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The Beast in the Jungle Henry James

Chapter III

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May Bartram smiled. "I don't pretend it exactly shows that I'm not living for you. It's my intimacy with you that's in question."

He laughed as he saw what she meant. "Yes, but since, as you say, I'm only, so far as people make out, ordinary, you're--aren't you? no more than ordinary either. You help me to pass for a man like another. So if I AM, as I understand you, you're not compromised. Is that it?"

She had another of her waits, but she spoke clearly enough. "That's it. It's all that concerns me--to help you to pass for a man like another."

He was careful to acknowledge the remark handsomely. "How kind, how beautiful, you are to me! How shall I ever repay you?"

She had her last grave pause, as if there might be a choice of ways. But she chose. "By going on as you are."

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It was into this going on as he was that they relapsed, and really for so long a time that the day inevitably came for a further sounding of their depths. These depths, constantly bridged over by a structure firm enough in spite of its lightness and of its occasional oscillation in the somewhat vertiginous air, invited on occasion, in the interest of their nerves, a dropping of the plummet and a measurement of the abyss. A difference had been made moreover, once for all, by the fact that she had all the while not appeared to feel the need of rebutting his charge of an idea within her that she didn't dare to express--a charge uttered just before one of the fullest of their later discussions ended. It had come up for him then that she "knew" something and that what she knew was bad--too bad to tell him. When he had spoken of it as visibly so bad that she was afraid he might find it out, her reply had left the matter too equivocal to be let alone and yet, for Marcher's special sensibility, almost too formidable again to touch. He circled about it at a distance that alternately narrowed and widened and that still wasn't much affected by the consciousness in him that there was nothing she could "know," after all, any better than he did. She had no source of knowledge he hadn't equally-- except of course that she might have finer nerves. That was what women had where they were interested; they made out things, where people were concerned, that the people often couldn't have made out for themselves. Their nerves, their sensibility, their imagination, were conductors and revealers, and the beauty of May Bartram was in particular that she had given herself so to his case. He felt in these days what, oddly enough, he had never felt before, the growth of a dread of losing her by some catastrophe-- some catastrophe that yet wouldn't at all be the catastrophe: partly because she had almost of a sudden begun to strike him as more useful to him than ever yet, and partly by reason of an appearance of uncertainty in her health, co-incident and equally new. It was characteristic of the inner detachment he had hitherto so successfully cultivated and to which our whole account of him is a reference, it was characteristic that his complications, such as they were, had never yet seemed so as at this crisis to thicken about him, even to the point of making him ask himself if he were, by any chance, of a truth, within sight or sound, within touch or reach, within the immediate jurisdiction, of the thing that waited.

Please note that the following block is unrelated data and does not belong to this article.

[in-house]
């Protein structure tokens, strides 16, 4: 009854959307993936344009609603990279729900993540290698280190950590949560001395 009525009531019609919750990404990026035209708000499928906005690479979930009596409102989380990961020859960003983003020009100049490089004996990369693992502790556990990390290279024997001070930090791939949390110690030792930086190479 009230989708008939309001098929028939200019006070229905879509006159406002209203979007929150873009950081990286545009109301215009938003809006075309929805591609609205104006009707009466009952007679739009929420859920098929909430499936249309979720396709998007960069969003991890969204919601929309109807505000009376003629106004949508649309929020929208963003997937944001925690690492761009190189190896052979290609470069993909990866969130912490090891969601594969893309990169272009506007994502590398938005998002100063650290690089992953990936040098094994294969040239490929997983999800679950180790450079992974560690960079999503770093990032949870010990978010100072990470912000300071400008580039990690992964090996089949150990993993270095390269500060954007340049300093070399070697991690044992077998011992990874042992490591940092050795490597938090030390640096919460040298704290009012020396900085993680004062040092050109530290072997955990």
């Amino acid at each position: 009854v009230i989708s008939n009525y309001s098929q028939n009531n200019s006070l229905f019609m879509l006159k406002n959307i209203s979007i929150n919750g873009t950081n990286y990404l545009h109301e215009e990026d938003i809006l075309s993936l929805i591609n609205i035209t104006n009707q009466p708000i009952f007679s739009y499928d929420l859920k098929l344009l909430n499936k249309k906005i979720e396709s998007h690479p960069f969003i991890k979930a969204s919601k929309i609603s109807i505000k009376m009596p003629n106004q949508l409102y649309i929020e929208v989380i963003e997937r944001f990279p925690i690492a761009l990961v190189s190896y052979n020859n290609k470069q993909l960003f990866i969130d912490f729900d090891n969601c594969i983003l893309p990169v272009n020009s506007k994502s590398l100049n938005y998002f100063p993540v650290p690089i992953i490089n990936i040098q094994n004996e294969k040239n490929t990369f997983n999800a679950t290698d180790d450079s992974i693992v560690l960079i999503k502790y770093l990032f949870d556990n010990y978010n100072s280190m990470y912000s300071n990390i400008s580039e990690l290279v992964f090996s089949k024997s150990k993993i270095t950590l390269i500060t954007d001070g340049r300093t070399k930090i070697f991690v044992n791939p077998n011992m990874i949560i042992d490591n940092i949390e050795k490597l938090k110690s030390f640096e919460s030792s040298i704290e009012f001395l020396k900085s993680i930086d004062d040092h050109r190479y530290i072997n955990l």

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The Beast in the Jungle
Henry James

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